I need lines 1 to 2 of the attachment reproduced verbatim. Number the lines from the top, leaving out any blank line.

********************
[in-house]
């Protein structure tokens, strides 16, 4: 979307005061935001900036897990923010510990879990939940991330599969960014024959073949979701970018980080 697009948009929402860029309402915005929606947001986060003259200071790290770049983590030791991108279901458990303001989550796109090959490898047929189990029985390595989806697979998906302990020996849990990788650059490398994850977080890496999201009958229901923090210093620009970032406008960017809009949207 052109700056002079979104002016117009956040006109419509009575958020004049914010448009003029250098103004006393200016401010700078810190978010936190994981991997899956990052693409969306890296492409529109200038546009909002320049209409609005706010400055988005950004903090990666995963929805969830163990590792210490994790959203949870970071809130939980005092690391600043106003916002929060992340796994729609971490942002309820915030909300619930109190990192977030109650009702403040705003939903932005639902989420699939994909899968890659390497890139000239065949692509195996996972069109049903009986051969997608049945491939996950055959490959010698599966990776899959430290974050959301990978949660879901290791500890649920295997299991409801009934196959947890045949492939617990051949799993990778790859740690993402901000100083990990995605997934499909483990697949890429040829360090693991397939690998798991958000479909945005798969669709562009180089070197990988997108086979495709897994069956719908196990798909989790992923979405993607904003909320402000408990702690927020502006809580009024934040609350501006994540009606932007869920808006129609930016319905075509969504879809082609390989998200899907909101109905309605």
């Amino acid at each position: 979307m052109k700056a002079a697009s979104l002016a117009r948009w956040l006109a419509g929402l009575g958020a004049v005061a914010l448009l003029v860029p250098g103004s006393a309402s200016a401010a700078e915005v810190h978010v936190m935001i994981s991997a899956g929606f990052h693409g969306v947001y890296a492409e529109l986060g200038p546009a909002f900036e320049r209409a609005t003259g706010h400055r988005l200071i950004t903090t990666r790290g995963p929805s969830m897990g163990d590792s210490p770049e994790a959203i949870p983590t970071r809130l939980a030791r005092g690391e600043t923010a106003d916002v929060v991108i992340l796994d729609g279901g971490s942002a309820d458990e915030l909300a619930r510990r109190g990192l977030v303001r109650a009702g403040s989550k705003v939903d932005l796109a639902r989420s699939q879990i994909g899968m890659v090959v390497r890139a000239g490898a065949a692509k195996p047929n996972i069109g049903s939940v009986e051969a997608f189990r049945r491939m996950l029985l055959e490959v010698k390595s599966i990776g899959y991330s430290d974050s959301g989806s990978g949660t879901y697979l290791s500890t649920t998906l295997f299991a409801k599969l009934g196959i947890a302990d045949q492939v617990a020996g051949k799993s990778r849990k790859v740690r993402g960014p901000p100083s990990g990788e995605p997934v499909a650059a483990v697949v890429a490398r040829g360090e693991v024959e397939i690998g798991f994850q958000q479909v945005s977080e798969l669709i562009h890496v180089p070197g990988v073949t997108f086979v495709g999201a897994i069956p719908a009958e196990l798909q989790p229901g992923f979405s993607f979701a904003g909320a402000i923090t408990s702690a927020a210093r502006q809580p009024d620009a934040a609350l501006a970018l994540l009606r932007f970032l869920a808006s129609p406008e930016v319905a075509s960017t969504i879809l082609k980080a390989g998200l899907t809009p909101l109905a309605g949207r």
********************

[in-house]
């Protein structure tokens, strides 16, 4: 979307005061935001900036897990923010510990879990939940991330599969960014024959073949979701970018980080 697009948009929402860029309402915005929606947001986060003259200071790290770049983590030791991108279901458990303001989550796109090959490898047929189990029985390595989806697979998906302990020996849990990788650059490398994850977080890496999201009958229901923090210093620009970032406008960017809009949207 052109700056002079979104002016117009956040006109419509009575958020004049914010448009003029250098103004006393200016401010700078810190978010936190994981991997899956990052693409969306890296492409529109200038546009909002320049209409609005706010400055988005950004903090990666995963929805969830163990590792210490994790959203949870970071809130939980005092690391600043106003916002929060992340796994729609971490942002309820915030909300619930109190990192977030109650009702403040705003939903932005639902989420699939994909899968890659390497890139000239065949692509195996996972069109049903009986051969997608049945491939996950055959490959010698599966990776899959430290974050959301990978949660879901290791500890649920295997299991409801009934196959947890045949492939617990051949799993990778790859740690993402901000100083990990995605997934499909483990697949890429040829360090693991397939690998798991958000479909945005798969669709562009180089070197990988997108086979495709897994069956719908196990798909989790992923979405993607904003909320402000408990702690927020502006809580009024934040609350501006994540009606932007869920808006129609930016319905075509969504879809082609390989998200899907909101109905309605």